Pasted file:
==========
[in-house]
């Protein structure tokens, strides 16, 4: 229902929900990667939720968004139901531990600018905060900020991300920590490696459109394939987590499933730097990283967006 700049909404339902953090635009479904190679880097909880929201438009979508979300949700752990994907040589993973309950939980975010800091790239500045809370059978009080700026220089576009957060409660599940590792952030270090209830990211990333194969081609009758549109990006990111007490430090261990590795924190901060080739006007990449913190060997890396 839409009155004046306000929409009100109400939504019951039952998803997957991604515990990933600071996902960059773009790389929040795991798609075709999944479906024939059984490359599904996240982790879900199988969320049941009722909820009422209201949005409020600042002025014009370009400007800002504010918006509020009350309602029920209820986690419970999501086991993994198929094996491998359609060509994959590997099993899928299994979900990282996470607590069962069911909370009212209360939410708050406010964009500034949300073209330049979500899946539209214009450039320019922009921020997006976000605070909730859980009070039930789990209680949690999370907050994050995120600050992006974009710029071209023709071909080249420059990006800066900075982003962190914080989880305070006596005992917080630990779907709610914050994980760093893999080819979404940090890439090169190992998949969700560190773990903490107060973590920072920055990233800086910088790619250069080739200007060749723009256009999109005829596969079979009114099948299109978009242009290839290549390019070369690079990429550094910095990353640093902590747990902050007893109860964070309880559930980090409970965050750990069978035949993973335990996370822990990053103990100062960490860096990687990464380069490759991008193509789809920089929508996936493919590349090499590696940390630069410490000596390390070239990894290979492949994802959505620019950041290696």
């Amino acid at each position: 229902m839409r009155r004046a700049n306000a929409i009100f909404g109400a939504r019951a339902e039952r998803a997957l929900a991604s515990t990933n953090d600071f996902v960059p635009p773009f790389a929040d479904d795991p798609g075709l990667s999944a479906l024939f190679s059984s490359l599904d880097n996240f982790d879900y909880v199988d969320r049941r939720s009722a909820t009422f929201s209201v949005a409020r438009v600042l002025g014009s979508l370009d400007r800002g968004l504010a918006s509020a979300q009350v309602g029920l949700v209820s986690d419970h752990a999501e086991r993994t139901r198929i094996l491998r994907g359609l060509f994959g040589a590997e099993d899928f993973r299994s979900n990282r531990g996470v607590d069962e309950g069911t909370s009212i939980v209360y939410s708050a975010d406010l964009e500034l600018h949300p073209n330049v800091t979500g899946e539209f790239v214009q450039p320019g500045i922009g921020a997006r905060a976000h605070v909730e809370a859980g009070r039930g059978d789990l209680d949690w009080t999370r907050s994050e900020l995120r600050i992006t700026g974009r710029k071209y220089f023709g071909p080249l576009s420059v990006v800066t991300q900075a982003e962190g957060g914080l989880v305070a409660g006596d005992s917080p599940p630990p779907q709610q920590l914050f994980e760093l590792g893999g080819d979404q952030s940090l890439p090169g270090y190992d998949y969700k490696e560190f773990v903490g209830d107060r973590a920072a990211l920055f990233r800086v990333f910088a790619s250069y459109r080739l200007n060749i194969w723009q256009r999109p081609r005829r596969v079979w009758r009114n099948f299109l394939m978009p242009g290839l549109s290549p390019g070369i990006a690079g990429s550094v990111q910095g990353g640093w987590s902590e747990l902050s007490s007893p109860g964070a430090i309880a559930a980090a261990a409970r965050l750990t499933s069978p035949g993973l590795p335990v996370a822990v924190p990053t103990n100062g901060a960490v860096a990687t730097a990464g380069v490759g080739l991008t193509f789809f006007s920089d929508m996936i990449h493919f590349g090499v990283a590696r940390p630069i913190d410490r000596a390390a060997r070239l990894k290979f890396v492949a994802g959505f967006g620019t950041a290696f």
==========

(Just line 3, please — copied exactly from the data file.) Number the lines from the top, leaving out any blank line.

């Amino acid at each position: 229902m839409r009155r004046a700049n306000a929409i009100f909404g109400a939504r019951a339902e039952r998803a997957l929900a991604s515990t990933n953090d600071f996902v960059p635009p773009f790389a929040d479904d795991p798609g075709l990667s999944a479906l024939f190679s059984s490359l599904d880097n996240f982790d879900y909880v199988d969320r049941r939720s009722a909820t009422f929201s209201v949005a409020r438009v600042l002025g014009s979508l370009d400007r800002g968004l504010a918006s509020a979300q009350v309602g029920l949700v209820s986690d419970h752990a999501e086991r993994t139901r198929i094996l491998r994907g359609l060509f994959g040589a590997e099993d899928f993973r299994s979900n990282r531990g996470v607590d069962e309950g069911t909370s009212i939980v209360y939410s708050a975010d406010l964009e500034l600018h949300p073209n330049v800091t979500g899946e539209f790239v214009q450039p320019g500045i922009g921020a997006r905060a976000h605070v909730e809370a859980g009070r039930g059978d789990l209680d949690w009080t999370r907050s994050e900020l995120r600050i992006t700026g974009r710029k071209y220089f023709g071909p080249l576009s420059v990006v800066t991300q900075a982003e962190g957060g914080l989880v305070a409660g006596d005992s917080p599940p630990p779907q709610q920590l914050f994980e760093l590792g893999g080819d979404q952030s940090l890439p090169g270090y190992d998949y969700k490696e560190f773990v903490g209830d107060r973590a920072a990211l920055f990233r800086v990333f910088a790619s250069y459109r080739l200007n060749i194969w723009q256009r999109p081609r005829r596969v079979w009758r009114n099948f299109l394939m978009p242009g290839l549109s290549p390019g070369i990006a690079g990429s550094v990111q910095g990353g640093w987590s902590e747990l902050s007490s007893p109860g964070a430090i309880a559930a980090a261990a409970r965050l750990t499933s069978p035949g993973l590795p335990v996370a822990v924190p990053t103990n100062g901060a960490v860096a990687t730097a990464g380069v490759g080739l991008t193509f789809f006007s920089d929508m996936i990449h493919f590349g090499v990283a590696r940390p630069i913190d410490r000596a390390a060997r070239l990894k290979f890396v492949a994802g959505f967006g620019t950041a290696f």